“The activities of the members of the Boy Scouts of America shall be carried on under conditions which show respect to the convictions of others in matters of custom and religion, as required by the twelfth point of the Scout Law, reading ‘Reverent. A Scout is reverent toward God. He is faithful in his religious duties. He respects the beliefs of others.’”
“In no case where a unit is connected with a church or other distinctively religious organization shall members of other denominations or faith be required, because of their membership in the unit, to take part in or observe a religious ceremony distinctly unique to that organization or church.”
“Only persons willing to subscribe to these declarations of principles shall be entitled to certificates of leadership in carrying out the Scouting program.”
● Randall v. Orange County Council, Boy Scouts of America, 952 P.2d 261 (Cal. 1998)
Two atheist boys refused to recite the duty to God portion of the Cub Scout or Boy Scout Promise, or do their duty to God. The boys sued, and the Orange County Superior Court granted an injunction barring the boys’ exclusion from the program. On appeal, the California Supreme Court reversed, holding that Boy Scouts are not covered “business establishments” for purposes of the Unruh Civil Rights Act and could not be required under California law to change its duty to God requirements with respect to youth members.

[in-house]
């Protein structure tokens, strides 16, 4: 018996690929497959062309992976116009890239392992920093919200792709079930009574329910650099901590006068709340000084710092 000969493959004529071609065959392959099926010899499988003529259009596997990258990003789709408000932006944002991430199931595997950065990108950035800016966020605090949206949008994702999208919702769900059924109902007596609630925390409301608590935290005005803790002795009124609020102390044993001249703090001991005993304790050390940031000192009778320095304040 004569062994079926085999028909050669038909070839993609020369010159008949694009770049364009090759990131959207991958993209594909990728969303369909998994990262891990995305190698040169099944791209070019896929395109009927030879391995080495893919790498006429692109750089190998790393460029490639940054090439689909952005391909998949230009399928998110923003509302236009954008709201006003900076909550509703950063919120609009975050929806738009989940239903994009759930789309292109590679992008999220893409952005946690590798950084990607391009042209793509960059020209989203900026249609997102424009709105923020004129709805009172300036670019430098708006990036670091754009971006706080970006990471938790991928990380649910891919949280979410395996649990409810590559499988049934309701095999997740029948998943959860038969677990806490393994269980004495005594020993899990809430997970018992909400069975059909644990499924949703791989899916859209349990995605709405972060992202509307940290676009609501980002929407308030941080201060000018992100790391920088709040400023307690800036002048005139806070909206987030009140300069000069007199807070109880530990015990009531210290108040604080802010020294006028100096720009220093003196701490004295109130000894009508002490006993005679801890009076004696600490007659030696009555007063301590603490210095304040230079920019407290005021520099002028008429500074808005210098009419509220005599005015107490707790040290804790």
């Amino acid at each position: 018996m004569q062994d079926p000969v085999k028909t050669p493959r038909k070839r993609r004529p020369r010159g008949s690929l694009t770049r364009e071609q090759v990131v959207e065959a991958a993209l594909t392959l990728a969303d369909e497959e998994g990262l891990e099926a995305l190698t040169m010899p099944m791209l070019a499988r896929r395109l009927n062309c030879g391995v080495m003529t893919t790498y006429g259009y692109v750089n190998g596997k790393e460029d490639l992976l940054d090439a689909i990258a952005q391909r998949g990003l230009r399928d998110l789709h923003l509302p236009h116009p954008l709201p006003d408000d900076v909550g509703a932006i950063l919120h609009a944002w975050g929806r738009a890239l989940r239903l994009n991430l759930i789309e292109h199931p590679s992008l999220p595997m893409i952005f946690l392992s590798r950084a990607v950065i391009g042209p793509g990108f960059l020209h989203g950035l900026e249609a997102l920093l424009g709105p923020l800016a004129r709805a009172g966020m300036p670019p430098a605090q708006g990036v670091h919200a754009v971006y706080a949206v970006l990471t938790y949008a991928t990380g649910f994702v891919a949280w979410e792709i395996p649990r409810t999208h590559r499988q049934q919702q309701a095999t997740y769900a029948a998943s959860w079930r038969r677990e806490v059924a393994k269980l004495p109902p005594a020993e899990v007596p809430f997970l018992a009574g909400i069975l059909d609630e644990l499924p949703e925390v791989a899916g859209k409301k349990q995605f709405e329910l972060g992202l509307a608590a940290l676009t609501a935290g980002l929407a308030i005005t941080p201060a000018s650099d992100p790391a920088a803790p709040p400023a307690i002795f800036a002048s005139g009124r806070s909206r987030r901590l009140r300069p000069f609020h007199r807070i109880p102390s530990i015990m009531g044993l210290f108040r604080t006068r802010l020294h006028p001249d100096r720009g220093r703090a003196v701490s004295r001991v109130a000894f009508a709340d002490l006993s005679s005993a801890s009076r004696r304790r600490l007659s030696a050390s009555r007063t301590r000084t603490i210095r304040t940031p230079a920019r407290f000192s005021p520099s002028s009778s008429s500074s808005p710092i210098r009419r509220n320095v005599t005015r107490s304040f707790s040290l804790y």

● Seabourn v. Coronado Area Council, 891 P.2d 385 (Kan. 1995)
A former Assistant Scoutmaster who refused to do his duty to God sued the Coronado Area Council alleging a violation of the Kansas Act Against Discrimination when his adult registration was terminated. The Riley County District Court entered summary judgment against the Assistant Scoutmaster, and he appealed. The Kansas Supreme Court held that Boy Scouts of America is not “public accommodation” within meaning of Kansas Act Against Discrimination and, therefore, Kansas law could not force Boy Scouts to change the duty to God requirements with respect to adult leaders.
● Welsh v. Boy Scouts of America, 787 F. Supp. 1511 (N.D. Ill. 1992), 993 F.2d 1267 (7th Cir.), cert. denied, 510 U.S. 1012 (1993)
An agnostic parent and son who would not affirm their duty to God sued after they would not be admitted. The District Court held that Boy Scouts is not a place of public accommodation within the meaning of Title II of the Civil Rights Act of 1964 and denied plaintiffs’ relief. On appeal, the Seventh Circuit Court of Appeals affirmed, holding that: (1) Scouting is not a place of public accommodation for purposes of Title II, and (2) even if it were, Scouting would fall within private club exception to Title II.